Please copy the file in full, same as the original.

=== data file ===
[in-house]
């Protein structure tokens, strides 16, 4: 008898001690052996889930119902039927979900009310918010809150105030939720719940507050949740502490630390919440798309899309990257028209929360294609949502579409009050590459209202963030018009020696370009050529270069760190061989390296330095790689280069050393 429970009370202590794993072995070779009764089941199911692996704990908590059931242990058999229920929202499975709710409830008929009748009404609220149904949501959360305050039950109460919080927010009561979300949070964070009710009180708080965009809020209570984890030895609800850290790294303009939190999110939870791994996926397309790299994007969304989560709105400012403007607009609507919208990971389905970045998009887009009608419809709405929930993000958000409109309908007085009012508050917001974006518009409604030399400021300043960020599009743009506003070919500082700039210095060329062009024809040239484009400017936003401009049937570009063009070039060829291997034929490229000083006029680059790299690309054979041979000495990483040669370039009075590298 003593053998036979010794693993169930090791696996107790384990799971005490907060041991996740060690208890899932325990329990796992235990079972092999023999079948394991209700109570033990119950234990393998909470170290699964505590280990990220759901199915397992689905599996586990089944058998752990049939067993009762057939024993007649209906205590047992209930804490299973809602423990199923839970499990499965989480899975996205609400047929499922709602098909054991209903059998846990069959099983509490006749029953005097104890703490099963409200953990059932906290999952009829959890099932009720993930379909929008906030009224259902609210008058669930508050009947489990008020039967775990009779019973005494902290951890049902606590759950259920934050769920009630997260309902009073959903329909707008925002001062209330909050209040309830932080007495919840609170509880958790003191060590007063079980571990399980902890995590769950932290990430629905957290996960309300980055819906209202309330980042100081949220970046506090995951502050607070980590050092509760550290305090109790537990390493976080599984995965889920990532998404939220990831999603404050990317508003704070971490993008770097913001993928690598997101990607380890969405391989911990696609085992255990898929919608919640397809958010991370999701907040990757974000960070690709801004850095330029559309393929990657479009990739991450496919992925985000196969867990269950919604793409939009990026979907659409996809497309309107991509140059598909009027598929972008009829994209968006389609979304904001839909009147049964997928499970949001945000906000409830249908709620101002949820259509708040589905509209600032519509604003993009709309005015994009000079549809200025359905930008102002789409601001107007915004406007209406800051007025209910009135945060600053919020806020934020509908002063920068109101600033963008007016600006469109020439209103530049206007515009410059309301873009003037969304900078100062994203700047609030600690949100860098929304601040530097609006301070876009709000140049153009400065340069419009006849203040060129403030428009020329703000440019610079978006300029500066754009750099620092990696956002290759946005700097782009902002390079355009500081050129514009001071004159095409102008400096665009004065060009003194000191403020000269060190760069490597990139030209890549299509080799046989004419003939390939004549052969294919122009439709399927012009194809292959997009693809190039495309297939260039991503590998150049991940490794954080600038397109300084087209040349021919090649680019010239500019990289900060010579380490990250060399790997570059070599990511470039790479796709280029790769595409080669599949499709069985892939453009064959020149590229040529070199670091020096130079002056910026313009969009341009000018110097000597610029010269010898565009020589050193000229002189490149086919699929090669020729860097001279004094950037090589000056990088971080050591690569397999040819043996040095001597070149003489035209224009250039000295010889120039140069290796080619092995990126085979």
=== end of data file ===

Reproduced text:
[in-house]
């Protein structure tokens, strides 16, 4: 008898001690052996889930119902039927979900009310918010809150105030939720719940507050949740502490630390919440798309899309990257028209929360294609949502579409009050590459209202963030018009020696370009050529270069760190061989390296330095790689280069050393 429970009370202590794993072995070779009764089941199911692996704990908590059931242990058999229920929202499975709710409830008929009748009404609220149904949501959360305050039950109460919080927010009561979300949070964070009710009180708080965009809020209570984890030895609800850290790294303009939190999110939870791994996926397309790299994007969304989560709105400012403007607009609507919208990971389905970045998009887009009608419809709405929930993000958000409109309908007085009012508050917001974006518009409604030399400021300043960020599009743009506003070919500082700039210095060329062009024809040239484009400017936003401009049937570009063009070039060829291997034929490229000083006029680059790299690309054979041979000495990483040669370039009075590298 003593053998036979010794693993169930090791696996107790384990799971005490907060041991996740060690208890899932325990329990796992235990079972092999023999079948394991209700109570033990119950234990393998909470170290699964505590280990990220759901199915397992689905599996586990089944058998752990049939067993009762057939024993007649209906205590047992209930804490299973809602423990199923839970499990499965989480899975996205609400047929499922709602098909054991209903059998846990069959099983509490006749029953005097104890703490099963409200953990059932906290999952009829959890099932009720993930379909929008906030009224259902609210008058669930508050009947489990008020039967775990009779019973005494902290951890049902606590759950259920934050769920009630997260309902009073959903329909707008925002001062209330909050209040309830932080007495919840609170509880958790003191060590007063079980571990399980902890995590769950932290990430629905957290996960309300980055819906209202309330980042100081949220970046506090995951502050607070980590050092509760550290305090109790537990390493976080599984995965889920990532998404939220990831999603404050990317508003704070971490993008770097913001993928690598997101990607380890969405391989911990696609085992255990898929919608919640397809958010991370999701907040990757974000960070690709801004850095330029559309393929990657479009990739991450496919992925985000196969867990269950919604793409939009990026979907659409996809497309309107991509140059598909009027598929972008009829994209968006389609979304904001839909009147049964997928499970949001945000906000409830249908709620101002949820259509708040589905509209600032519509604003993009709309005015994009000079549809200025359905930008102002789409601001107007915004406007209406800051007025209910009135945060600053919020806020934020509908002063920068109101600033963008007016600006469109020439209103530049206007515009410059309301873009003037969304900078100062994203700047609030600690949100860098929304601040530097609006301070876009709000140049153009400065340069419009006849203040060129403030428009020329703000440019610079978006300029500066754009750099620092990696956002290759946005700097782009902002390079355009500081050129514009001071004159095409102008400096665009004065060009003194000191403020000269060190760069490597990139030209890549299509080799046989004419003939390939004549052969294919122009439709399927012009194809292959997009693809190039495309297939260039991503590998150049991940490794954080600038397109300084087209040349021919090649680019010239500019990289900060010579380490990250060399790997570059070599990511470039790479796709280029790769595409080669599949499709069985892939453009064959020149590229040529070199670091020096130079002056910026313009969009341009000018110097000597610029010269010898565009020589050193000229002189490149086919699929090669020729860097001279004094950037090589000056990088971080050591690569397999040819043996040095001597070149003489035209224009250039000295010889120039140069290796080619092995990126085979």